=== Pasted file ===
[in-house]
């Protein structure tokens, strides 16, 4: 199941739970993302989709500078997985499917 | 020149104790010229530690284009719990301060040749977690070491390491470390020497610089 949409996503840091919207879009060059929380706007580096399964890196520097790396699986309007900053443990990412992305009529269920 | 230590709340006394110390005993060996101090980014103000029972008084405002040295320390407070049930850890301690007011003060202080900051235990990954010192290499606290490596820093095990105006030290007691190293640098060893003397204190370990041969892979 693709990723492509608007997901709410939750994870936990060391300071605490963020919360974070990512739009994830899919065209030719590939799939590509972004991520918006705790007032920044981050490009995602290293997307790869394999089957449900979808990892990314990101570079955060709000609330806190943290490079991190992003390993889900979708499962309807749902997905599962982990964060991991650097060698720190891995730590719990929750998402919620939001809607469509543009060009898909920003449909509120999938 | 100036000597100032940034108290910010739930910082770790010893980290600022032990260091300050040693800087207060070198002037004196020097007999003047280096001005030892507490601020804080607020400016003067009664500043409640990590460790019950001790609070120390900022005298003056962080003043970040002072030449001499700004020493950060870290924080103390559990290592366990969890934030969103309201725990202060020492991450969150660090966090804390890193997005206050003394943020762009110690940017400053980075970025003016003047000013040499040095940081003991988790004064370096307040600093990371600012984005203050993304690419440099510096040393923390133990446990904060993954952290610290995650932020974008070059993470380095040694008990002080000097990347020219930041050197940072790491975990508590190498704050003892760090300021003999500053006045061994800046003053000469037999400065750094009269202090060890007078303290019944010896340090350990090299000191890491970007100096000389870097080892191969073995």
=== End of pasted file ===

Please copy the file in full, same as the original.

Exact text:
[in-house]
């Protein structure tokens, strides 16, 4: 199941739970993302989709500078997985499917 | 020149104790010229530690284009719990301060040749977690070491390491470390020497610089 949409996503840091919207879009060059929380706007580096399964890196520097790396699986309007900053443990990412992305009529269920 | 230590709340006394110390005993060996101090980014103000029972008084405002040295320390407070049930850890301690007011003060202080900051235990990954010192290499606290490596820093095990105006030290007691190293640098060893003397204190370990041969892979 693709990723492509608007997901709410939750994870936990060391300071605490963020919360974070990512739009994830899919065209030719590939799939590509972004991520918006705790007032920044981050490009995602290293997307790869394999089957449900979808990892990314990101570079955060709000609330806190943290490079991190992003390993889900979708499962309807749902997905599962982990964060991991650097060698720190891995730590719990929750998402919620939001809607469509543009060009898909920003449909509120999938 | 100036000597100032940034108290910010739930910082770790010893980290600022032990260091300050040693800087207060070198002037004196020097007999003047280096001005030892507490601020804080607020400016003067009664500043409640990590460790019950001790609070120390900022005298003056962080003043970040002072030449001499700004020493950060870290924080103390559990290592366990969890934030969103309201725990202060020492991450969150660090966090804390890193997005206050003394943020762009110690940017400053980075970025003016003047000013040499040095940081003991988790004064370096307040600093990371600012984005203050993304690419440099510096040393923390133990446990904060993954952290610290995650932020974008070059993470380095040694008990002080000097990347020219930041050197940072790491975990508590190498704050003892760090300021003999500053006045061994800046003053000469037999400065750094009269202090060890007078303290019944010896340090350990090299000191890491970007100096000389870097080892191969073995």